Ernest Hemingway's Erika 3 Folding Portable Typewriter
The young Ernest HemingwayAmerican writer Jeffrey Robinson emailed me overnight, saying he owns this Erika folding portable typewriter upon which Ernest Hemingway wrote his brilliant 1926 novel The Sun Also Rises. It's almost too good to believe, that one of my all-time favourite novels was written on one of my all-time favourite typewriters (my own version is the Bijou folding, see below).
Quite aside from Robinson's possession of the Erika, it reveals details about Hemingway and his first two typewriters, and the one used to write The Sun Also Rises, which - to the best of my knowledge, anyway - have hitherto remained unpublished in print or online.
It is well known that Hemingway's first typewriter, a Corona 3 folding portable, was given to him on July 12, 1921, as a 22nd birthday present, by Elizabeth Hadley Richardson (1891-1979), who would become Hemingway's first wife. (She thought it was a 23rd birthday gift, believing Hemingway to be a year older than he was.) The couple were married in Horton Bay, Michigan, on September 2, 1921, and two months later left for Paris. Letters written home to his mother Grace in February 1922 confirm Hemingway was using the Corona 3 there at that time. See my post on the subject here. Also the Vanity Fair article here.
Later, Hemingway also used a range of Royal portable models, including an Arrow, as well as an Underwood Noiseless 77 and even, as some claims would have it, a Halda Model P. But his purchase of an Erika folding to write The Sun Also Rises is a revelation, at least to me.
Jeffrey Robinson wrote to me after stumbling across my post on Hemingway's Corona 3. He explained:
"I ... thought you might like to know the rest of the story. I got this information from [Hemingway biographer] Carlos Baker (1909-1987) when he was at Princeton.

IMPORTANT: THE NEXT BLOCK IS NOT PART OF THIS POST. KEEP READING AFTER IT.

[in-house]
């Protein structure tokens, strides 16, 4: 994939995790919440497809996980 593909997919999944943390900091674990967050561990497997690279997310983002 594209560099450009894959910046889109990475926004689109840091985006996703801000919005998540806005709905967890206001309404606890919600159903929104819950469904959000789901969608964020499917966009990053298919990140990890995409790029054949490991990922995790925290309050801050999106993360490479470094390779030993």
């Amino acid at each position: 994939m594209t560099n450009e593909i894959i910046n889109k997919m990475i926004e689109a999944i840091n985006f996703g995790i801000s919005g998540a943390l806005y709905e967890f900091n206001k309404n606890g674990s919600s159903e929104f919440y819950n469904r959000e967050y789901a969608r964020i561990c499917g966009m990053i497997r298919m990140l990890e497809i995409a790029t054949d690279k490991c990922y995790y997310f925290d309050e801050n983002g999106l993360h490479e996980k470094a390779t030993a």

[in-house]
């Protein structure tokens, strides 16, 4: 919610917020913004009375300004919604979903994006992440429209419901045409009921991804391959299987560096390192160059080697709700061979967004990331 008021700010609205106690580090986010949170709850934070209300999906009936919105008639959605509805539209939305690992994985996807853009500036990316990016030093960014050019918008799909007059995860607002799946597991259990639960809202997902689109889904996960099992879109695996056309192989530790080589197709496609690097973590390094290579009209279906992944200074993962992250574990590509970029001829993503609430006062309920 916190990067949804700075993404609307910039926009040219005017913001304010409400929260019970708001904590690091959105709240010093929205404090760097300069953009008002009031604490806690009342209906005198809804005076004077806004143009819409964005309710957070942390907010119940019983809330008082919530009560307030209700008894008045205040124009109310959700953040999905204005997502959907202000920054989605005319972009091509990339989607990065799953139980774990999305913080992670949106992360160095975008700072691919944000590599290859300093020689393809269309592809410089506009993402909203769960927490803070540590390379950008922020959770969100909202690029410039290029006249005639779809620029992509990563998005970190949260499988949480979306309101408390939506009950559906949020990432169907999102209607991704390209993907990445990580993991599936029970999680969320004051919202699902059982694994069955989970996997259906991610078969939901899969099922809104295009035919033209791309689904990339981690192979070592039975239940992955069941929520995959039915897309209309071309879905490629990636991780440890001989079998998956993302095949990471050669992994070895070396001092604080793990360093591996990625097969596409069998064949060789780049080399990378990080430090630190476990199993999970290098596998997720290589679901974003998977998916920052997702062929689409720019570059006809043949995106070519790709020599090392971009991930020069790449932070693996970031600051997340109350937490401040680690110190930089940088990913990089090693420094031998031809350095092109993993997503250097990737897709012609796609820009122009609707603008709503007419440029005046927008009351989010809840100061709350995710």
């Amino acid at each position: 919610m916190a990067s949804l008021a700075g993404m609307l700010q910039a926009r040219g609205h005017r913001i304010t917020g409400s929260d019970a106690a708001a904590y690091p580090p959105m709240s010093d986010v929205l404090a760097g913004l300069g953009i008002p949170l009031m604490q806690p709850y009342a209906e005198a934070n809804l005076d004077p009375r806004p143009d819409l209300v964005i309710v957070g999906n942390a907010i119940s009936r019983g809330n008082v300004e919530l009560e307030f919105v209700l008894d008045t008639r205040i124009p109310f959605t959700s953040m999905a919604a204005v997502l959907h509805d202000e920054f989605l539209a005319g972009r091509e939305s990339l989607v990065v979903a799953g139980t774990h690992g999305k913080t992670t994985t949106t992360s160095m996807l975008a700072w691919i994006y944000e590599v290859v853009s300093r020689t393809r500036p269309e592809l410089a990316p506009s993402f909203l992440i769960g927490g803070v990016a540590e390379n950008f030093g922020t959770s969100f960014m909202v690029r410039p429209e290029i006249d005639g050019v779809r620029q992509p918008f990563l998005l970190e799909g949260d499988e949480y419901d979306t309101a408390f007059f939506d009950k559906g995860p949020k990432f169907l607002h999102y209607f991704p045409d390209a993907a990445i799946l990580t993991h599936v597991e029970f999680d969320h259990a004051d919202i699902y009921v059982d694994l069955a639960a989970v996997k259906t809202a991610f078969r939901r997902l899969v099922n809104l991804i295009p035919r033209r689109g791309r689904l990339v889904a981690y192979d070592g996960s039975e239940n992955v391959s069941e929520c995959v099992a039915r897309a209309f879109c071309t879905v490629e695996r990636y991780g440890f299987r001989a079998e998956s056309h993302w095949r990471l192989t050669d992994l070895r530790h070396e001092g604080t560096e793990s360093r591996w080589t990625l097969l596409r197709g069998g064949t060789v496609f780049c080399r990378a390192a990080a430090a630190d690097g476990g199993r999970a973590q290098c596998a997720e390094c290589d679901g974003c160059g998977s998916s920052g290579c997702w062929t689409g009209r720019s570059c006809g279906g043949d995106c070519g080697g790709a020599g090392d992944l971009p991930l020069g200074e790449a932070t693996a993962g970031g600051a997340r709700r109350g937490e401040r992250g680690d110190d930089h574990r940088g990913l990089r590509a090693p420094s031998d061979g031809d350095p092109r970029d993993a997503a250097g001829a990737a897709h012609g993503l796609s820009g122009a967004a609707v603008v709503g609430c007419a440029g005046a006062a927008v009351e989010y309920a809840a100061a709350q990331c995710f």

"Hemingway was on his way to Pamplona for the first time [in July 1922]. He took a taxi to the Gare de Lyons (I think that's right) and got into a fight (probably about the fare) with the cab driver. In those days, luggage sat in an open space next to the driver and not in the back with the passenger. As the two argued, the driver got so frustrated that he tossed Hemingway's luggage out onto the street, including the bag (box?) with the Corona. It smashed.
"As soon as he got back to Paris, he bought a used Erika (photo attached) on which he wrote The Sun Also Rises.
With a wounded Hem
Jeanine de Goldschmidt
Pierre Restany with Arman
"When he left Paris, he gave the Erika to Sylvia Beach, of Shakespeare and Company bookshop fame. She eventually gave it to an antique dealer friend, whose daughter [Jeanine de Goldschmidt-Rothschild?] married the French art critic Pierre Restany. The daughter inherited the typewriter.
"Restany was friends with the French-born American artist Arman who, among other things, used to slice up objects and remount them. He called them 'Colères' and was famous for doing this with violins, for instance.
Arman's 1962 work, Infinity of Typewriters. It's a Corona 3 second from left, top row, not an Erika.
Arman's 1997 Heroic Times
"Arman owned the Erika for many years. It sat on a shelf in his Riviera studio. He never used it for one of his works because he didn't have an emotional relationship with it, the way he did with musical instruments.
"In 1975, or so, he gave the Erika to me, knowing that I'd appreciate it and take good care of it. I do and have. It sits in my office, under glass, on my desk, not far from a Hemingway-era Corona and my old, ever-faithful 1944 Royal.
"Sometimes, not often but sometimes, I feel sorry for young writers who will never know the joy of hearing their words click onto paper."
Jeffrey Robinson was born in Long Beach, New York, in 1945 and graduated from Temple University in Philadelphia in 1967. He served four years as an officer in the United States Air Force and at the end of 1970 moved to a small village in the south of France. He settled in Britain in 1982 and in 2007 returned to New York.